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design of digital audio equalizer.

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Nov 9, 2009
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Digital audio equalizer.


I would like to design, build, program digital audio equalizer.
2x48kHz at 16 bits pcm input, 2x48kHz 20bits output pcm.
Bands:2x33 bands.
Delay: maximum 2 seconds.

I would like to use dsPIC33 family, or any number of them which is required.

1. What kind of power should i take into account?
2. What kind of algorythm should i use?
3. What kind of book to you reccomed for beginners, book which deal with digital filters.
4. Could FFT or IIR be split into 2,3 or 4 stages for uCs connected in chain?


A few replies.

1. What do you mean by "what kind of power should I take into account"?
Is it the power of the signal?

2. Algorithm, not algorythm. Well, if it's for music, there can be also rythms...
Why do you want 33 bands (I mean, why not 18? Why not 49?).

3. Digital processing of signals, by Maurice Bellanger.

4. Slicing your FFT is a good idea. But here are some issues:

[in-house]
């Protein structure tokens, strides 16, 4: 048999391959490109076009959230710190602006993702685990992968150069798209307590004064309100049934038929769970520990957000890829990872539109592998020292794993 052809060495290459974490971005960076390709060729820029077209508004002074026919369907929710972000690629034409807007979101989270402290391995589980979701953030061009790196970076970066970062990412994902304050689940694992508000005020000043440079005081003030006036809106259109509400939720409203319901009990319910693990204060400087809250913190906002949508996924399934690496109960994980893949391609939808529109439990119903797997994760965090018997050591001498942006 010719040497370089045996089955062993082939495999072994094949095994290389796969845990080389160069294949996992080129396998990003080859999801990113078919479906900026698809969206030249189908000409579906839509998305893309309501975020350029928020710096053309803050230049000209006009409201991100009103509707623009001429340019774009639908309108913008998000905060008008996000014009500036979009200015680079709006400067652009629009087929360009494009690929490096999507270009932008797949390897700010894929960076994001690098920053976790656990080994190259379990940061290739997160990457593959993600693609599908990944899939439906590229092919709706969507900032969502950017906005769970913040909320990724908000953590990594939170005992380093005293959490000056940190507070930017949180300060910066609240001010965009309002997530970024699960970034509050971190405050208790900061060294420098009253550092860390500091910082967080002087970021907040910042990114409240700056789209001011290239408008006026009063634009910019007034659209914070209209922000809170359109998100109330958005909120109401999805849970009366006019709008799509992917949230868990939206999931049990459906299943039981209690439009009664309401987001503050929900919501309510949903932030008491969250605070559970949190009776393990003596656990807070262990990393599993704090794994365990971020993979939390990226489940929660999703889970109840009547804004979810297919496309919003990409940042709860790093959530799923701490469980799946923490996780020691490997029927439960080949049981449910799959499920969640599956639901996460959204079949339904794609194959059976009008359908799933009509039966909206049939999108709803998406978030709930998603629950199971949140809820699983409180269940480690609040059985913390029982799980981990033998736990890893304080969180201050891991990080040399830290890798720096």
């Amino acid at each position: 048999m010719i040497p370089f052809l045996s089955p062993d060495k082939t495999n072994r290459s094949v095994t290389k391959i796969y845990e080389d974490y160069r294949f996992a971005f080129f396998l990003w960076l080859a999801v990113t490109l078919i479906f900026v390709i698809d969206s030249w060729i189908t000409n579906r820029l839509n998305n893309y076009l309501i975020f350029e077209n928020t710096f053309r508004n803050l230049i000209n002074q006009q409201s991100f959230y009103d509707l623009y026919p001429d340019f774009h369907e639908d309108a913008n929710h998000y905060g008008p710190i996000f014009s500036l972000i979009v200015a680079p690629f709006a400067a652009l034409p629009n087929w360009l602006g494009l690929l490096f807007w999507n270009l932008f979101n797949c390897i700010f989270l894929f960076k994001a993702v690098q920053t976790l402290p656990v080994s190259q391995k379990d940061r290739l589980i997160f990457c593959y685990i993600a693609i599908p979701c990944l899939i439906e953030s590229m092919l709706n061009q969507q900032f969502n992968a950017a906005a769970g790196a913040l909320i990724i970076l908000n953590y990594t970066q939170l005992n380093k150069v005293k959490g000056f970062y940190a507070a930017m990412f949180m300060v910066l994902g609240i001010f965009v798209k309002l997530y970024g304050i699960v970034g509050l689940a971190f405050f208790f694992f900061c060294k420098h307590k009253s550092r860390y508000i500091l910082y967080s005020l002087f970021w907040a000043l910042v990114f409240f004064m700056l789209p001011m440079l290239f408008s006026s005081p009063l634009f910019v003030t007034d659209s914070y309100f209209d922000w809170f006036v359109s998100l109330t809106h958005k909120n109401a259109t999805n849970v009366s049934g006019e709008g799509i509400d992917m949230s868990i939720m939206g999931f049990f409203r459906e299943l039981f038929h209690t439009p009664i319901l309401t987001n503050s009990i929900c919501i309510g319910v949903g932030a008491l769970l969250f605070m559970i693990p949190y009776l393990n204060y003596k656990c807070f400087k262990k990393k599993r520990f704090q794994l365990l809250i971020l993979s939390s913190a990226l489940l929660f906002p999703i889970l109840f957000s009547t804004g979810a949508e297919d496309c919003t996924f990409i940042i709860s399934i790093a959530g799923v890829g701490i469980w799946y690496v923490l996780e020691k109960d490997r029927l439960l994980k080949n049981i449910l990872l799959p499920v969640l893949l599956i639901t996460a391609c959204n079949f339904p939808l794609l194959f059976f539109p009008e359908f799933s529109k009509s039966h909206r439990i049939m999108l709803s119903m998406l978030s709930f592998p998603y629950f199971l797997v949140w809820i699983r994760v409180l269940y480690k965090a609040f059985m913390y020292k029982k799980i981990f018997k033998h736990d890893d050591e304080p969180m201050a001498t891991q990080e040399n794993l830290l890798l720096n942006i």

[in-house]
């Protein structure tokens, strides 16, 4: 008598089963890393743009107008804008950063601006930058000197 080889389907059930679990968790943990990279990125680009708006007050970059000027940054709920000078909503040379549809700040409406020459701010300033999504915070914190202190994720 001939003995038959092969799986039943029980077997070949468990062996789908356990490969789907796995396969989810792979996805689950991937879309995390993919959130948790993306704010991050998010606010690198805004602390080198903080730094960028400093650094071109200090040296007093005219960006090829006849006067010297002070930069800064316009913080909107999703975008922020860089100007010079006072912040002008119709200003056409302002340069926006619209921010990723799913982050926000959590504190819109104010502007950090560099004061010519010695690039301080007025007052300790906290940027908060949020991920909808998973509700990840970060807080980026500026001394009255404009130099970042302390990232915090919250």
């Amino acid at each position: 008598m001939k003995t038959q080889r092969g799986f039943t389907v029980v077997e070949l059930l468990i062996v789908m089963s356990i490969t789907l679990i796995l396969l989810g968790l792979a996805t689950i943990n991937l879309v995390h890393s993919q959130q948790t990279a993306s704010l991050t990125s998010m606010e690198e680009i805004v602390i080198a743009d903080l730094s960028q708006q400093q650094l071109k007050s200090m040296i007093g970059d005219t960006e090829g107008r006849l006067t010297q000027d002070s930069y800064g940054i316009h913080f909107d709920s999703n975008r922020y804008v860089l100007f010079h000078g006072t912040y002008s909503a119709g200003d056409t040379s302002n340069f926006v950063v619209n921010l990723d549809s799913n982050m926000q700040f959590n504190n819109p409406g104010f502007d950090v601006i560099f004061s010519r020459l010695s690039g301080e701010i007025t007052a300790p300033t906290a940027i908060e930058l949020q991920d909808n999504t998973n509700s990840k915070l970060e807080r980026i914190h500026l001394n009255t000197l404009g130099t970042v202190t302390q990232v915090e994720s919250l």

4.1. If you want to cut your signal in sub signals, then it will be very tricky
to reassemble them after FFT.
4.2. If you want to cut your signal in FFT passes (it's possible, I did it), then
you have to do one pass at a time. So using for instance 9 processor for a
9 stage FFT (512 points) can be done, but in order to process one stage,
you need the full results of the previous stage. And on top of that, you have
to pass the results of one stage to the next processor memory.
The only possible advantage is if you do some continuous processing.

- Process Sample1.pass1 in processor 1
- Move data from processor 1 to processor 2, then process in parallel
Sampler.pass1 on processor1 and sample1.pass2 on processor2
- Move data from processor2 to processor 3, then from processor1 to processor2
then process in parallel sample3.pass1, sampl2.pass2, sampl1.pass3

Etc. If you do 9 passes (in the case of 512 points), then it will be a headache
and on top of that, I wouldn't be surprised if you get something slower.

Basically, what I understand is that you want to perform fast convolution,


I guess, IIR filters can achieve the intended result with less numerical effort. They are also a perfect equivalent to analog
equalizers, that have been used since long (and are still used). The problem with FFT and also FIR filters is the 3 decades
frequency range, resulting in a coefficient number, that never can be handled by slow DSP as dsPIC. Banked FFT or FIR
filters can basically work, but involve an additional effort in decimation and interpolation filters.

31-band is a kind of industry standard for 1/3-octave equalizer

IIR would do.
But the low frequency band passes must be performed carefully.
They must be either of the great precision
or be a compaund of down- and upsampling filters.

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